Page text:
|Caravaggio’s Adoration of the Child,
in the Uffizi Gallery, Florence, Italy
I sometimes think of the example of Jesus when I approach new leaders, or try to inspire new leaders. Jesus was born into poverty too. He had no earthly resources. He wasn’t trained to be a leader–he was a carpenter. He saw the suffering around him; indeed, his very birth triggered the “Slaughter of the Innocents.” Imagine knowing that fact as you are growing up. He was gifted with the ability to heal. And he had to sacrifice much: leave his mother and father, travel far from home, find disciples, spread his message without any use of newspapers, radio or cell phone. No slogans, no banners, no World Jesus Day. It all came down to him.
Our leaders in Africa, South America and Asia also face much sacrifice and struggle; they need to find disciples; they need to educate the masses. On top of it they have a child with a painful and life-threatening disorder. But these Hemophilia Leaders follow the same style of leadership that Jesus exemplified. They are–or should be–servant leaders.
A servant leader puts the needs of his people over his own desire for control, power, acquisition, or ego. He is attuned to the needs of his people, and seeks to meet them. In hemophilia, this means helping find those who suffer, putting them in touch with a treatment center, educating them about their disorder, and above all, getting them factor.
So in a way, Hemophilia Leaders can “heal”: they learn who to reach out to (doctors, WFH, Project SHARE) for help, for factor. I’ve witnessed so many amazing leaders, some young, some beyond retirement, dedicate every minute of their free time to helping the suffering in their countries. And this while they themselves often need help. Imagine a Hemophilia Leader contacting us at Project SHARE, while they themselves are in pain from a bleed, requesting help for one of their patients. That’s servant leadership.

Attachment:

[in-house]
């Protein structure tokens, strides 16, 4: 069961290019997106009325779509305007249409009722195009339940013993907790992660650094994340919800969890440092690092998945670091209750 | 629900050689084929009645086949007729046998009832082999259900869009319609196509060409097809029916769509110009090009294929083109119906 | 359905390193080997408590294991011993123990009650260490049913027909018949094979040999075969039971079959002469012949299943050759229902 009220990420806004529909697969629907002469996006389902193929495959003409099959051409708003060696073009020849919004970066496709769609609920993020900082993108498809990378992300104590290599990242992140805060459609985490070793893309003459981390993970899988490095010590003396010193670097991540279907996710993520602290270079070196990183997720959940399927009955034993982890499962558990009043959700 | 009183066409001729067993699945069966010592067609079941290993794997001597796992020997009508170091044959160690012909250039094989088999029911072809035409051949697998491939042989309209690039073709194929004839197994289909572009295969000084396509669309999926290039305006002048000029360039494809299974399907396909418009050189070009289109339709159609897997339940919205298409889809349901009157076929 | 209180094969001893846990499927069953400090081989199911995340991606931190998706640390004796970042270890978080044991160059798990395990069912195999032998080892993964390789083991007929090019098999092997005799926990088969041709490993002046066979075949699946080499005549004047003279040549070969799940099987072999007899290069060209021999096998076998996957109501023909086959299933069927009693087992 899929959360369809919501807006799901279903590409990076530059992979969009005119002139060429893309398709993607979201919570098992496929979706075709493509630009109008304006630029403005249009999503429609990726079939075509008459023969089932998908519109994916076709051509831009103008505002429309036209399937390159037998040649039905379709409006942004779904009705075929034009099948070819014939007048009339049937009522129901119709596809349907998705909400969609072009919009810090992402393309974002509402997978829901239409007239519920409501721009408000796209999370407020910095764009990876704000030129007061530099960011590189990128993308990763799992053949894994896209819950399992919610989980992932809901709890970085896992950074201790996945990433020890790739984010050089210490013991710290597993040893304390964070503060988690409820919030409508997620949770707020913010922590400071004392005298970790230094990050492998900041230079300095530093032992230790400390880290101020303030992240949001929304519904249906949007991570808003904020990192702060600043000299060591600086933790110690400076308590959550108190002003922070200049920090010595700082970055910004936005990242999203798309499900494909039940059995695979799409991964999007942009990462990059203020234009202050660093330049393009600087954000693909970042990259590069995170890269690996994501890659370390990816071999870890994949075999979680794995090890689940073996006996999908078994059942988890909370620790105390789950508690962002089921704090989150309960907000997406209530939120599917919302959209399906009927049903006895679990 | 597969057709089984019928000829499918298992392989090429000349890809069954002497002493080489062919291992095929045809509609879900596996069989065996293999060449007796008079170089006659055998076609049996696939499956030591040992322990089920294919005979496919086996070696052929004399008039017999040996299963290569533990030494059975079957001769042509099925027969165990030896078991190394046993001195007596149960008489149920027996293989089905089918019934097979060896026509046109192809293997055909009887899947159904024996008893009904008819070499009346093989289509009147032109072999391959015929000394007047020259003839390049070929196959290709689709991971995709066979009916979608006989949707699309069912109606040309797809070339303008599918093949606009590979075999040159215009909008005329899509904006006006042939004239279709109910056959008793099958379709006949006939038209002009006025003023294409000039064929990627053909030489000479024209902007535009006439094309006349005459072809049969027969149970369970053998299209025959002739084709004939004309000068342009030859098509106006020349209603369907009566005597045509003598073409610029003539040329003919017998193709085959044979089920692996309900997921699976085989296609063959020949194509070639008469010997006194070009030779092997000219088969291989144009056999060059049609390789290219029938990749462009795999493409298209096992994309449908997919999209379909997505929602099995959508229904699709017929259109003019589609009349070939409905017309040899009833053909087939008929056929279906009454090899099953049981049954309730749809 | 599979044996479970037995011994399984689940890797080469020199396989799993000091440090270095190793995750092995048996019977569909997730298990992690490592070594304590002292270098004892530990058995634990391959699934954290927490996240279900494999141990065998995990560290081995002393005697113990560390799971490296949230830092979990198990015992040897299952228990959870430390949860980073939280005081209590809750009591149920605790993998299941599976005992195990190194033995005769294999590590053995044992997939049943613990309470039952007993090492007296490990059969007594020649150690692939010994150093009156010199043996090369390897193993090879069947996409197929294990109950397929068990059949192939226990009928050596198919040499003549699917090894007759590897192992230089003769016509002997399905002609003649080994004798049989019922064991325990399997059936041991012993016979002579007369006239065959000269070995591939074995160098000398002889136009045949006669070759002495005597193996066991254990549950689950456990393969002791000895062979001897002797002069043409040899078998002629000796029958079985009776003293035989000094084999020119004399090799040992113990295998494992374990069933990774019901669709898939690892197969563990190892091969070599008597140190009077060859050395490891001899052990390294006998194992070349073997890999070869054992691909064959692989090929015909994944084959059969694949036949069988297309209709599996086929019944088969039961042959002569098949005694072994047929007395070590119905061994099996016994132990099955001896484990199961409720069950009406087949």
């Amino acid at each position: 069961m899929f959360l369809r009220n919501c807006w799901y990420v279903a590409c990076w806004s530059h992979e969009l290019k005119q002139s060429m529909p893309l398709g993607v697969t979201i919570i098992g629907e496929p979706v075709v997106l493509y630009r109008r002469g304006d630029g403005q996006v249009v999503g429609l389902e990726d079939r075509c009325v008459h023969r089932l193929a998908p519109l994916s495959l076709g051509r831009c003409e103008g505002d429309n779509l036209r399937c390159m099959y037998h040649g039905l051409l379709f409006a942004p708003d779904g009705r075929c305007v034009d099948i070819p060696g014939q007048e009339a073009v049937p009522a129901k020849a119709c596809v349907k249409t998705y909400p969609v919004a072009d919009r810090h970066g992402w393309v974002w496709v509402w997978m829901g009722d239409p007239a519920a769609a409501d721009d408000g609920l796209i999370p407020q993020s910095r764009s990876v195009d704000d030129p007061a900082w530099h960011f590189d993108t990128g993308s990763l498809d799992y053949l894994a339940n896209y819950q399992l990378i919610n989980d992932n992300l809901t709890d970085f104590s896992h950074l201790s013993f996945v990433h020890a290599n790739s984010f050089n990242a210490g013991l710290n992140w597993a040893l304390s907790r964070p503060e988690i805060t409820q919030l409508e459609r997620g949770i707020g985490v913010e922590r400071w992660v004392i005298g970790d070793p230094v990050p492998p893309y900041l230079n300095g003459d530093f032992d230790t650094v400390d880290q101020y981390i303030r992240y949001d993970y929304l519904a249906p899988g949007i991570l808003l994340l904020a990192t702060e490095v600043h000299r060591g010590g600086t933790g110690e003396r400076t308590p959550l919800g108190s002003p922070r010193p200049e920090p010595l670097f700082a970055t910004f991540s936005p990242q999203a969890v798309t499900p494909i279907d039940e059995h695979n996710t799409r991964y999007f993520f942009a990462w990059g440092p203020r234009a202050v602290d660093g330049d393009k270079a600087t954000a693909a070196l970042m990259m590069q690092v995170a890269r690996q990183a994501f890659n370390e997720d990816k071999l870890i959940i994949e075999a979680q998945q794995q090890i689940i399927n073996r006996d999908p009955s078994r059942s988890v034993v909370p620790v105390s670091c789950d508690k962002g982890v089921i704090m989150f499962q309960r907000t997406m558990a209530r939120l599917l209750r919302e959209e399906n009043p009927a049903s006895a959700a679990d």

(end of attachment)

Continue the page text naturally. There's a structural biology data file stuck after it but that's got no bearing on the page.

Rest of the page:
They are stoic, strong, driven with an inner passion, rise above their own pain and suffering, and above all things, have faith. Faith and trust that someone will help them, that they can change the situation in their countries to make it better for a new generation. Faith in themselves, because they often believe in a higher power helping them, whether a deity or an organization, or both! They have a vision that compels them. They are driven and dedicated. Meditating on this at Christmas, I am in awe of these Hemophilia Leaders–patients, parents, doctors–and I cannot wait to serve them in 2015. What a gift they are to us at Christmas time and throughout the year.
What skills, attributes and style did Jesus possess that made him a success and a “fisher of men” that leaders today can emulate? That’s the goal of this book, broken down into easy-to-read chapters that pose personal questions to consider at the end of each. The book may be good for leadership novices, but lacks a sharp, in-depth comparison of Jesus’s life and skills compared to those of a modern-day business person (such as provided by Margaret Morrell in Shackleton’s Way). This is a superficial, often trite comparison of Jesus’s skills, mindset and style to modern day leaders. Some are stunningly obvious: He planned. He formed a team. He had a vision. He expressed himself. He forgave them. Simplistic, and questionable at times. (“He came from left field.” “God surprised people.” What? I thought his coming was prophesied, like for centuries?)
There are much better books on Jesus and leadership. Try John Maxwell’s books on leadership and skip this outdated one. It still sells for $10 on Amazon! One/five stars.